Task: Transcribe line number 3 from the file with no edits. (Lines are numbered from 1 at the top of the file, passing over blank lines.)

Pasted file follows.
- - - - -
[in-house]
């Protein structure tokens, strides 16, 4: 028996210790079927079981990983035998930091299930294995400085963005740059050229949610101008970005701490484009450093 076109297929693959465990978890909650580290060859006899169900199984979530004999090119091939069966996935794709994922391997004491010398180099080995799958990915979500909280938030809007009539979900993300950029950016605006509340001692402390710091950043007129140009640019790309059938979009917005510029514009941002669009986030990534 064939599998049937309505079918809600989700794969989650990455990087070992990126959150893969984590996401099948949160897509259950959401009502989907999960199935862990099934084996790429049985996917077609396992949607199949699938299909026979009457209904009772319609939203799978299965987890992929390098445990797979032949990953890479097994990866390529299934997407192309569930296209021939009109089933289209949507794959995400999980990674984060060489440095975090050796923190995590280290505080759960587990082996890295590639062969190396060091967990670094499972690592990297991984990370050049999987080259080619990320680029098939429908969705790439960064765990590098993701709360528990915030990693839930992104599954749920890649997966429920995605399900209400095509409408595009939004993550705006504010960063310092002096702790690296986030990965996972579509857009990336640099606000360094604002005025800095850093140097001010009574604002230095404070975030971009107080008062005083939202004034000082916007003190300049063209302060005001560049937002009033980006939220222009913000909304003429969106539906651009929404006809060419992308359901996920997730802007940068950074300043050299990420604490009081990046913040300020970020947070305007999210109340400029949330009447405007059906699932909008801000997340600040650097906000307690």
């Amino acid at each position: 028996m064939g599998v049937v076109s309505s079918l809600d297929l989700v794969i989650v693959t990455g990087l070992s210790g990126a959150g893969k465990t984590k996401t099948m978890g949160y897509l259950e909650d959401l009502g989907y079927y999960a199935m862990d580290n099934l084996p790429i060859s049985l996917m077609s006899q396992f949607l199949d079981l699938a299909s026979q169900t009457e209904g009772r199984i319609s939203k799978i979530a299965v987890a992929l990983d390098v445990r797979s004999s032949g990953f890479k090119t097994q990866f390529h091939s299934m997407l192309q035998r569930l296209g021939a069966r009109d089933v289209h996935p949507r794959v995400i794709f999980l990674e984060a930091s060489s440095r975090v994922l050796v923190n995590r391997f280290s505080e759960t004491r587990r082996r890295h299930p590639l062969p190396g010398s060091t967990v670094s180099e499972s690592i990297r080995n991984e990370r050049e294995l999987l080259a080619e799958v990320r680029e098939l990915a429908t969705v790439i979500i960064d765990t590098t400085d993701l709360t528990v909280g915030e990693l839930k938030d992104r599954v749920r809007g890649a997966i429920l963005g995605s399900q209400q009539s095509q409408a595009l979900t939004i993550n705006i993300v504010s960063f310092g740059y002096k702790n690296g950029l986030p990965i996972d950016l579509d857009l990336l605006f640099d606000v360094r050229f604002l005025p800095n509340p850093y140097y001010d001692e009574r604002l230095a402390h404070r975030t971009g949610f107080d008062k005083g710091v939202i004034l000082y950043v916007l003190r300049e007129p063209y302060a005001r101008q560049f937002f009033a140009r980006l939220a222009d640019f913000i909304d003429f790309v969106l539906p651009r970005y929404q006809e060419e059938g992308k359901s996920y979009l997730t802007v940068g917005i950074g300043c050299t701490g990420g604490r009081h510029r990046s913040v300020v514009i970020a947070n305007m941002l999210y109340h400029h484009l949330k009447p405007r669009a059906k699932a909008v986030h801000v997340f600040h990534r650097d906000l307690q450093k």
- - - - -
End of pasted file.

């Amino acid at each position: 028996m064939g599998v049937v076109s309505s079918l809600d297929l989700v794969i989650v693959t990455g990087l070992s210790g990126a959150g893969k465990t984590k996401t099948m978890g949160y897509l259950e909650d959401l009502g989907y079927y999960a199935m862990d580290n099934l084996p790429i060859s049985l996917m077609s006899q396992f949607l199949d079981l699938a299909s026979q169900t009457e209904g009772r199984i319609s939203k799978i979530a299965v987890a992929l990983d390098v445990r797979s004999s032949g990953f890479k090119t097994q990866f390529h091939s299934m997407l192309q035998r569930l296209g021939a069966r009109d089933v289209h996935p949507r794959v995400i794709f999980l990674e984060a930091s060489s440095r975090v994922l050796v923190n995590r391997f280290s505080e759960t004491r587990r082996r890295h299930p590639l062969p190396g010398s060091t967990v670094s180099e499972s690592i990297r080995n991984e990370r050049e294995l999987l080259a080619e799958v990320r680029e098939l990915a429908t969705v790439i979500i960064d765990t590098t400085d993701l709360t528990v909280g915030e990693l839930k938030d992104r599954v749920r809007g890649a997966i429920l963005g995605s399900q209400q009539s095509q409408a595009l979900t939004i993550n705006i993300v504010s960063f310092g740059y002096k702790n690296g950029l986030p990965i996972d950016l579509d857009l990336l605006f640099d606000v360094r050229f604002l005025p800095n509340p850093y140097y001010d001692e009574r604002l230095a402390h404070r975030t971009g949610f107080d008062k005083g710091v939202i004034l000082y950043v916007l003190r300049e007129p063209y302060a005001r101008q560049f937002f009033a140009r980006l939220a222009d640019f913000i909304d003429f790309v969106l539906p651009r970005y929404q006809e060419e059938g992308k359901s996920y979009l997730t802007v940068g917005i950074g300043c050299t701490g990420g604490r009081h510029r990046s913040v300020v514009i970020a947070n305007m941002l999210y109340h400029h484009l949330k009447p405007r669009a059906k699932a909008v986030h801000v997340f600040h990534r650097d906000l307690q450093k």